Bodybuilding Before CrossFit
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Bodybuilding and CrossFit are training methods that seem worlds apart. Bodybuilders focus purely on muscle size and their levels of body fat, while CrossFitters are concerned with little more than their performance on the benchmark workouts, which blend strength, power, cardio fitness and speed. Surprisingly though, the two can mix together.
Making the Switch
CrossFit is centered around exercises like overhead presses, squats, deadlifts and pull-ups, as well as Olympic lifts and explosive plyometrics. These barbell and bodyweight moves also make their way into many bodybuilding routines, hence a bodybuilder will be able to pick up CrossFit faster than someone starting from scratch. A prime example of this is Josh Bunch, a competitive bodybuilder who made the switch to CrossFit both as a competitor and trainer to others. Bodybuilding was challenging, but CrossFit provided a new focus, notes Bunch in an interview with The Athletic Build website.
Mixing the Methods
Bodybuilding training and CrossFit workouts aren't mutually exclusive -- you can combine both at the same time. Bodybuilders include cardio in their workouts to help maintain leanness or to help burn more calories to shed fat when approaching a contest. Rather than sticking with jogging or cardio machines, you can make CrossFit your cardio. A short, sharp cardio workout after your main session is known as a finisher. A typical CrossFit finisher after your bodybuilding workout could be a superset of overhead squats and pushups, performed for 21 reps each, then 15 reps then nine reps, followed by five 100-meter sprints with two minutes between each, as recommended by Sam Radetsky, head trainer at CrossFit West Santa Cruz.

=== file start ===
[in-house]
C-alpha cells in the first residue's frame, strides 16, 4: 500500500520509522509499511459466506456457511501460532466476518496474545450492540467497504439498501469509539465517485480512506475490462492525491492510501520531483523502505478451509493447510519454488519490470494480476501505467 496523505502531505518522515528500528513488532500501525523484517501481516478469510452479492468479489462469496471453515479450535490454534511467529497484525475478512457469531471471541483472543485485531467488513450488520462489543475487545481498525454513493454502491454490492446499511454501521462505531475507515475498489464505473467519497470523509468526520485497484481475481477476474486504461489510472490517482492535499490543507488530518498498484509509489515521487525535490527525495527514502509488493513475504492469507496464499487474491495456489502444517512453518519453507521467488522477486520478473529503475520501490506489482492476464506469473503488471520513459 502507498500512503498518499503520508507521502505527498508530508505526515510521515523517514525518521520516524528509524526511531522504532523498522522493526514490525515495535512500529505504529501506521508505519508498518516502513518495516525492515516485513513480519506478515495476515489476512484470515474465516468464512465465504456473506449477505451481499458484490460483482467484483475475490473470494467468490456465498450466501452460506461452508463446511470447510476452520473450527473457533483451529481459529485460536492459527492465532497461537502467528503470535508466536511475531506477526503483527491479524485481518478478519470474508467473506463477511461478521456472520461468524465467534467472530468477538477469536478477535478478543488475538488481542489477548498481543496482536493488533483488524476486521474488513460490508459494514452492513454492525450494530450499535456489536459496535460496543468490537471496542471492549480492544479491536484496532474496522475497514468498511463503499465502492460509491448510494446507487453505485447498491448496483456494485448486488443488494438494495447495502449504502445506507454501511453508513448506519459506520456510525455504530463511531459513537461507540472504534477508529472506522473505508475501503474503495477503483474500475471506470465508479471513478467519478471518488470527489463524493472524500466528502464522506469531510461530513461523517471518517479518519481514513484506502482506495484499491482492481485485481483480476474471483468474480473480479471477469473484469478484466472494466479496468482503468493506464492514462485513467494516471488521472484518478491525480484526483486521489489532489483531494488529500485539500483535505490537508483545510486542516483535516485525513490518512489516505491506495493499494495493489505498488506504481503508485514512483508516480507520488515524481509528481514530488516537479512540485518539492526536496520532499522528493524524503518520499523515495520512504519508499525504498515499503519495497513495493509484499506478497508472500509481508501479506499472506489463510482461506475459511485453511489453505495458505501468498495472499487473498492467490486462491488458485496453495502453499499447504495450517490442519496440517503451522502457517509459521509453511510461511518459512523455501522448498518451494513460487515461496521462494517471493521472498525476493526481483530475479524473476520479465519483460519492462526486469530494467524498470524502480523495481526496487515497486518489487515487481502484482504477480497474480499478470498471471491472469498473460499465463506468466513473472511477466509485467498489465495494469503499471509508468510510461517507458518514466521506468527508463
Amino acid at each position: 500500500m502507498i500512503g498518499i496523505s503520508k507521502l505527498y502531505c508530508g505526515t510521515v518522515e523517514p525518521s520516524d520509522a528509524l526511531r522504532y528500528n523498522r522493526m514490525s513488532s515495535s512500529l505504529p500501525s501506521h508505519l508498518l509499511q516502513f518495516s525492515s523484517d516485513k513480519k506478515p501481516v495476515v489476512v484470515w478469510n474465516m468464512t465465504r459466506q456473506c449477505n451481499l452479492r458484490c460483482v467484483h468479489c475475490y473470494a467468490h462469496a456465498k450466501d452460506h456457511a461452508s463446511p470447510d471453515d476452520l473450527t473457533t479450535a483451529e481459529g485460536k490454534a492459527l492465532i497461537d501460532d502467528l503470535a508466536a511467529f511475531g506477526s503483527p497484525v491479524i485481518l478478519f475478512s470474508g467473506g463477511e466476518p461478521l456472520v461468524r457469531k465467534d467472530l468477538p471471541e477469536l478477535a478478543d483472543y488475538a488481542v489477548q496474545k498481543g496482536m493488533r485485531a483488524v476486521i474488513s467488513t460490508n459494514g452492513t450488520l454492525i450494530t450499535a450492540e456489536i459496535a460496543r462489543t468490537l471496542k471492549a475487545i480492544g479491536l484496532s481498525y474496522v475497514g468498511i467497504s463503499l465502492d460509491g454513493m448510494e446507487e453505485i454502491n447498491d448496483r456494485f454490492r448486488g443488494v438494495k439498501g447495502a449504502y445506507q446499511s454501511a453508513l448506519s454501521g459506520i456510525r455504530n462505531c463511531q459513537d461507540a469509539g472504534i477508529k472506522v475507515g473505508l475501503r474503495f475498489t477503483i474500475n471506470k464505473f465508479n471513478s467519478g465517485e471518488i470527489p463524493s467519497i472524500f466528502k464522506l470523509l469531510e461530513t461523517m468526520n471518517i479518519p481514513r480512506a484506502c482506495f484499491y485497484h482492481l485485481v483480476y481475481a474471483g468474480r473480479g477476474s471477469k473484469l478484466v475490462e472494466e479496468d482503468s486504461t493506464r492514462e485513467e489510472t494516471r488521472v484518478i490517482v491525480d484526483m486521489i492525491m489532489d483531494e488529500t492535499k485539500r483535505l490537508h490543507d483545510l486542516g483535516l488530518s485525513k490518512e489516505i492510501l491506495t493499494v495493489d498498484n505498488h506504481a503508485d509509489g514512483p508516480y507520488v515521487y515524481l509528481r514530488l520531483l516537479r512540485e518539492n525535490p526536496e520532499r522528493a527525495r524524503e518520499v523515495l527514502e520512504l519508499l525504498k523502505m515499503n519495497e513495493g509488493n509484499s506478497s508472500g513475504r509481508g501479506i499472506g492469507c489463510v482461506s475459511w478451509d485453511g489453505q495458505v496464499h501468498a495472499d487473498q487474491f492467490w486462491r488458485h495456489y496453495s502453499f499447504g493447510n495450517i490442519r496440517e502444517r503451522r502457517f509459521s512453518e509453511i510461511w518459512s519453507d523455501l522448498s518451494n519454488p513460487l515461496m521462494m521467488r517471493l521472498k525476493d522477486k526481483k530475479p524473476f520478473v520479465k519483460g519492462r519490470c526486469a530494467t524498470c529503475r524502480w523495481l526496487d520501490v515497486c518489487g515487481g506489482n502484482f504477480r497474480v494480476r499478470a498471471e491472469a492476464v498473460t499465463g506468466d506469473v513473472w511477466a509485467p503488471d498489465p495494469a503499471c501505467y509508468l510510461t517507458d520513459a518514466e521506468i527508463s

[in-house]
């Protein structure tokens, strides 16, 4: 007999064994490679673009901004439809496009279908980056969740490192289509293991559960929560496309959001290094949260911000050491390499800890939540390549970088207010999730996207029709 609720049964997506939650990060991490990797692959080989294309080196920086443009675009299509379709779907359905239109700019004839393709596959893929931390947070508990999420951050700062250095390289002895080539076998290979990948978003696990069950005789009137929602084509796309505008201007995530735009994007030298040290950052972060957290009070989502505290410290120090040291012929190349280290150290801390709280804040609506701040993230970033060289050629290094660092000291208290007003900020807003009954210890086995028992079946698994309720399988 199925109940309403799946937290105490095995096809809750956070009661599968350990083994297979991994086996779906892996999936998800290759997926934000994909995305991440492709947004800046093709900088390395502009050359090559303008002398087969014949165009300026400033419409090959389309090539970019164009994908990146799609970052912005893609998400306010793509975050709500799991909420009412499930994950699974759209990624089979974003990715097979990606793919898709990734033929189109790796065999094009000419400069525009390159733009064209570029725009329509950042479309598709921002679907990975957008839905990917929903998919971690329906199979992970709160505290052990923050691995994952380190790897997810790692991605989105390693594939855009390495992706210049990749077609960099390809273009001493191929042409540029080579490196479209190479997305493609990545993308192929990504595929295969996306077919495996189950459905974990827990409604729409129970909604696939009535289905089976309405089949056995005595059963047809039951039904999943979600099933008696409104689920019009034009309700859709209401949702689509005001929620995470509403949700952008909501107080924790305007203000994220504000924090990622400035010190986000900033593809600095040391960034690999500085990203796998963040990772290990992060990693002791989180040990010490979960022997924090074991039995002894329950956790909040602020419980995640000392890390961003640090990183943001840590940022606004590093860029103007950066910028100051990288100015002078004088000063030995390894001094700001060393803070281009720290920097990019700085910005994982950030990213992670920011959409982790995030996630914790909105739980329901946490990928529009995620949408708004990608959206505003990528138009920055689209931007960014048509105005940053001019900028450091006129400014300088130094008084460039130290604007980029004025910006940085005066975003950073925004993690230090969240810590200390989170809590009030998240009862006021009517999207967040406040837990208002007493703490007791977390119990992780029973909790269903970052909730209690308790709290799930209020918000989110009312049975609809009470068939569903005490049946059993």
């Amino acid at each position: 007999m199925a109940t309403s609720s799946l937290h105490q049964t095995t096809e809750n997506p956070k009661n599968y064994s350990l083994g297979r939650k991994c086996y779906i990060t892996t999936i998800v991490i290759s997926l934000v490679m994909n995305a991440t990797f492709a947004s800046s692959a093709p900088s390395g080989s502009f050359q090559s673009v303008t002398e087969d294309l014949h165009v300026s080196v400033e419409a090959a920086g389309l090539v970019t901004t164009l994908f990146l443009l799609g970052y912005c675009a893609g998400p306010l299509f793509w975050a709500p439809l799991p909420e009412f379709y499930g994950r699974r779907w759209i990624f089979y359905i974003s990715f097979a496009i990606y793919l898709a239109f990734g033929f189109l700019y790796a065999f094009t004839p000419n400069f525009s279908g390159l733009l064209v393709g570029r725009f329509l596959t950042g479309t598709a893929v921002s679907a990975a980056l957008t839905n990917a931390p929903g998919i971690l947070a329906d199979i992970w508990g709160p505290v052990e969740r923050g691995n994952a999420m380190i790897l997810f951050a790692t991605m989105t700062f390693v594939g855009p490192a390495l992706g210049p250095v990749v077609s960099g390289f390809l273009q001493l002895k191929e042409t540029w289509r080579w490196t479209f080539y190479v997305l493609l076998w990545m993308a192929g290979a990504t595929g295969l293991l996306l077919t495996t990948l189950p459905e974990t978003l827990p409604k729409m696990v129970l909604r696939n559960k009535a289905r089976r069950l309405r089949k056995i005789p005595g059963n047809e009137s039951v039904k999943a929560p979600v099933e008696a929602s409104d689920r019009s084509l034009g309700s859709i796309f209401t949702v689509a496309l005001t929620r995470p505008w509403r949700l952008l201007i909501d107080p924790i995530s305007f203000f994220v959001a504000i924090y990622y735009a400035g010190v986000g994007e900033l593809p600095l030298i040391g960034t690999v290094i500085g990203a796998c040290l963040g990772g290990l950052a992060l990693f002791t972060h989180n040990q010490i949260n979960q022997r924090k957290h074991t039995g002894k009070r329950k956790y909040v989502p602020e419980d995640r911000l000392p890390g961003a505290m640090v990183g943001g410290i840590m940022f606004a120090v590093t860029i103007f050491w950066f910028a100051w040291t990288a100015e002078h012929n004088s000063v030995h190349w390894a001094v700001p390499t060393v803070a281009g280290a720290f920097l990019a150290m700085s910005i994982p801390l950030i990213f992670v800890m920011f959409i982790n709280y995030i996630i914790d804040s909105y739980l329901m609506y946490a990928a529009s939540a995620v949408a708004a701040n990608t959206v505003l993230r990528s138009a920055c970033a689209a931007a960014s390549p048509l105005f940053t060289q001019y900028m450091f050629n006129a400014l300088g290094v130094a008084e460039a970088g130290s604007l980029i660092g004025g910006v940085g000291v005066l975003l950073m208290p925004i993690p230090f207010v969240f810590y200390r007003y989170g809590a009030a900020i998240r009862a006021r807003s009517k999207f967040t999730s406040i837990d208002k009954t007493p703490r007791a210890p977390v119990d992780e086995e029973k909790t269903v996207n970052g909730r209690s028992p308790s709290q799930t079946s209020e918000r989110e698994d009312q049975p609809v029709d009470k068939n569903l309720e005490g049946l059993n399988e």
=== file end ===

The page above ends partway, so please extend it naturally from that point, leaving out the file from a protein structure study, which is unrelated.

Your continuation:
Right Way Round
Opting for a CrossFit workout followed by bodybuilding exercises is a recipe for disaster. By performing high-intensity cardio in the form of CrossFit before lifting heavy weights, you're depleting your stores of muscle glycogen, which will drain you of energy. By fatiguing the muscles, you're setting yourself up for an injury. Lift heavy first, then move on to the CrossFit part of the workout, with lighter weights and shorter rests.
CrossFitters can learn a lot from bodybuilders, notes strength coach Chet Morjaria. CrossFit workouts don't include bodybuilding staples, like the bench press, or isolation moves, such as biceps curls, but if you want to build maximum strength and muscle mass, these should be part of your routine. Both bodybuilding and CrossFit can be immensely challenging, so balancing your workload is vital. Perform three to four bodybuilding workouts per week, with each followed by a CrossFit workout. Aim to keep your total gym time to under 75 minutes to avoid burning out. If you're struggling for energy, take a 15-minute break after your bodybuilding work and consume a protein and carb-based recovery drink to give you an energy boost.
- The Athletic Build: Bodybuilder Turned CrossFitter Josh Bunch Talks With TheAthleticBuild.com - See more at: http://theathleticbuild.com/bodybuilder-turned-crossfitter-josh-bunch-talks-with-theathleticbuild-com/#sthash.g8KDizKh.dpuf
- Breaking Muscle: 4 Lessons CrossFitters Can Learn From Bodybuilders
Henry is a freelance writer and personal trainer living in New York City. You can find out more about him by visiting his website: henryhalse.com.